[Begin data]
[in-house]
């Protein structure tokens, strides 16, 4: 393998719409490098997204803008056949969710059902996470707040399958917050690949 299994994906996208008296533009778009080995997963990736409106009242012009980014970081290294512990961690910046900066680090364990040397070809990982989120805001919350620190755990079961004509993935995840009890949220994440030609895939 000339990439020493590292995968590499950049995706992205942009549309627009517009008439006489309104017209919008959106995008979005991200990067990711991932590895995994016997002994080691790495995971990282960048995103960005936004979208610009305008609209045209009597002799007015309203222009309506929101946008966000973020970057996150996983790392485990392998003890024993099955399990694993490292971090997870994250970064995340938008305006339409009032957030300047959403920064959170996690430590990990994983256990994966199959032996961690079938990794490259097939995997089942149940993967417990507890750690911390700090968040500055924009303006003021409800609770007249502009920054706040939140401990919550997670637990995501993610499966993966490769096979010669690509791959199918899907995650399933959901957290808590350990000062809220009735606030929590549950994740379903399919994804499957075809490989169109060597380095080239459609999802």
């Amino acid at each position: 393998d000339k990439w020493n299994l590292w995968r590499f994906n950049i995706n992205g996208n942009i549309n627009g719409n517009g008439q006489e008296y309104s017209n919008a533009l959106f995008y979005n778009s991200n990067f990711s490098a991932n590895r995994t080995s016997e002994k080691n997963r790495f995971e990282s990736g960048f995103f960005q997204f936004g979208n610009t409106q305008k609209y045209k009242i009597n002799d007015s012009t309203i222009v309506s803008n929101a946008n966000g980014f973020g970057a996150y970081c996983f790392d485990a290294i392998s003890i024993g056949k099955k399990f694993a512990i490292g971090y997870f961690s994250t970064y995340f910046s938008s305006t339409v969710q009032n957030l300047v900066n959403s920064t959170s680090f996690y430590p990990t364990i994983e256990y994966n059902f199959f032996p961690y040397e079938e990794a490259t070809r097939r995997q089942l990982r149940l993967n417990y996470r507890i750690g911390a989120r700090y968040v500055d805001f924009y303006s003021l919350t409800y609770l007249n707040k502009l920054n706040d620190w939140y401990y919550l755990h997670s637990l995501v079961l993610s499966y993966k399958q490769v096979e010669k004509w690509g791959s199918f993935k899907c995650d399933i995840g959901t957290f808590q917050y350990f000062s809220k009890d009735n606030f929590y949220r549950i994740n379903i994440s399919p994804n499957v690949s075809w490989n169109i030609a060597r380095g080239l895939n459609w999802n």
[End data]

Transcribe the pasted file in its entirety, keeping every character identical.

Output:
[in-house]
């Protein structure tokens, strides 16, 4: 393998719409490098997204803008056949969710059902996470707040399958917050690949 299994994906996208008296533009778009080995997963990736409106009242012009980014970081290294512990961690910046900066680090364990040397070809990982989120805001919350620190755990079961004509993935995840009890949220994440030609895939 000339990439020493590292995968590499950049995706992205942009549309627009517009008439006489309104017209919008959106995008979005991200990067990711991932590895995994016997002994080691790495995971990282960048995103960005936004979208610009305008609209045209009597002799007015309203222009309506929101946008966000973020970057996150996983790392485990392998003890024993099955399990694993490292971090997870994250970064995340938008305006339409009032957030300047959403920064959170996690430590990990994983256990994966199959032996961690079938990794490259097939995997089942149940993967417990507890750690911390700090968040500055924009303006003021409800609770007249502009920054706040939140401990919550997670637990995501993610499966993966490769096979010669690509791959199918899907995650399933959901957290808590350990000062809220009735606030929590549950994740379903399919994804499957075809490989169109060597380095080239459609999802």
């Amino acid at each position: 393998d000339k990439w020493n299994l590292w995968r590499f994906n950049i995706n992205g996208n942009i549309n627009g719409n517009g008439q006489e008296y309104s017209n919008a533009l959106f995008y979005n778009s991200n990067f990711s490098a991932n590895r995994t080995s016997e002994k080691n997963r790495f995971e990282s990736g960048f995103f960005q997204f936004g979208n610009t409106q305008k609209y045209k009242i009597n002799d007015s012009t309203i222009v309506s803008n929101a946008n966000g980014f973020g970057a996150y970081c996983f790392d485990a290294i392998s003890i024993g056949k099955k399990f694993a512990i490292g971090y997870f961690s994250t970064y995340f910046s938008s305006t339409v969710q009032n957030l300047v900066n959403s920064t959170s680090f996690y430590p990990t364990i994983e256990y994966n059902f199959f032996p961690y040397e079938e990794a490259t070809r097939r995997q089942l990982r149940l993967n417990y996470r507890i750690g911390a989120r700090y968040v500055d805001f924009y303006s003021l919350t409800y609770l007249n707040k502009l920054n706040d620190w939140y401990y919550l755990h997670s637990l995501v079961l993610s499966y993966k399958q490769v096979e010669k004509w690509g791959s199918f993935k899907c995650d399933i995840g959901t957290f808590q917050y350990f000062s809220k009890d009735n606030f929590y949220r549950i994740n379903i994440s399919p994804n499957v690949s075809w490989n169109i030609a060597r380095g080239l895939n459609w999802n």